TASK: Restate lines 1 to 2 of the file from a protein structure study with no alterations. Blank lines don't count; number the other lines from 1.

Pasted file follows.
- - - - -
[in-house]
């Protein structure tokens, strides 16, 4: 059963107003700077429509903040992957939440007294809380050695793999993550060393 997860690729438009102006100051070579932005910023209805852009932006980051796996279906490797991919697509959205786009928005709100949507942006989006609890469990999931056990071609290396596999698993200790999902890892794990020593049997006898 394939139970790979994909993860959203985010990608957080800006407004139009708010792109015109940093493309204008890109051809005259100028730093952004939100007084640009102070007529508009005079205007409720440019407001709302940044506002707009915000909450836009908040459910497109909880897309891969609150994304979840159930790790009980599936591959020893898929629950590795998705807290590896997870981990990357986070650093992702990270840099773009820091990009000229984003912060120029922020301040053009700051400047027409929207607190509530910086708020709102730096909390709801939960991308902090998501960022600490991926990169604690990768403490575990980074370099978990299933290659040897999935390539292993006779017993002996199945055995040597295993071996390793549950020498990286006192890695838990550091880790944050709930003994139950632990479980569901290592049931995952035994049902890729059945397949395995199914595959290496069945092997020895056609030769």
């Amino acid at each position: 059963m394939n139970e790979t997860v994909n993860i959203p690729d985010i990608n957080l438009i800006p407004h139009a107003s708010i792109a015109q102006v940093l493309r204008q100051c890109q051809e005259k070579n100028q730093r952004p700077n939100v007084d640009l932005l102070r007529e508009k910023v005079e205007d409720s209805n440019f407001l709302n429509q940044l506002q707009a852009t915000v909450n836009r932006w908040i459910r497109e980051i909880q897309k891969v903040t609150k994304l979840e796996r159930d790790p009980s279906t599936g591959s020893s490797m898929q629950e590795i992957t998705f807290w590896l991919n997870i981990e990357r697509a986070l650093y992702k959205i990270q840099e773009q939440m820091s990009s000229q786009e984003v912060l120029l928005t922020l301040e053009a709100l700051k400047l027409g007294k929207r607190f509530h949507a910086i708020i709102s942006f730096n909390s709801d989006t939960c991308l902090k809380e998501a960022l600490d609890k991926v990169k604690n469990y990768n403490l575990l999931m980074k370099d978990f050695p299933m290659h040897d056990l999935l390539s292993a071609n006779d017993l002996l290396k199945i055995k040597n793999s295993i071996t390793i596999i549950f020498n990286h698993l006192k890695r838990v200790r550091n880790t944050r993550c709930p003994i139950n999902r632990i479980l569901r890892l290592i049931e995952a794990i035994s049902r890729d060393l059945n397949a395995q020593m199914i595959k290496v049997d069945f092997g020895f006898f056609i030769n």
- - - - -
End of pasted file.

[in-house]
């Protein structure tokens, strides 16, 4: 059963107003700077429509903040992957939440007294809380050695793999993550060393 997860690729438009102006100051070579932005910023209805852009932006980051796996279906490797991919697509959205786009928005709100949507942006989006609890469990999931056990071609290396596999698993200790999902890892794990020593049997006898 394939139970790979994909993860959203985010990608957080800006407004139009708010792109015109940093493309204008890109051809005259100028730093952004939100007084640009102070007529508009005079205007409720440019407001709302940044506002707009915000909450836009908040459910497109909880897309891969609150994304979840159930790790009980599936591959020893898929629950590795998705807290590896997870981990990357986070650093992702990270840099773009820091990009000229984003912060120029922020301040053009700051400047027409929207607190509530910086708020709102730096909390709801939960991308902090998501960022600490991926990169604690990768403490575990980074370099978990299933290659040897999935390539292993006779017993002996199945055995040597295993071996390793549950020498990286006192890695838990550091880790944050709930003994139950632990479980569901290592049931995952035994049902890729059945397949395995199914595959290496069945092997020895056609030769």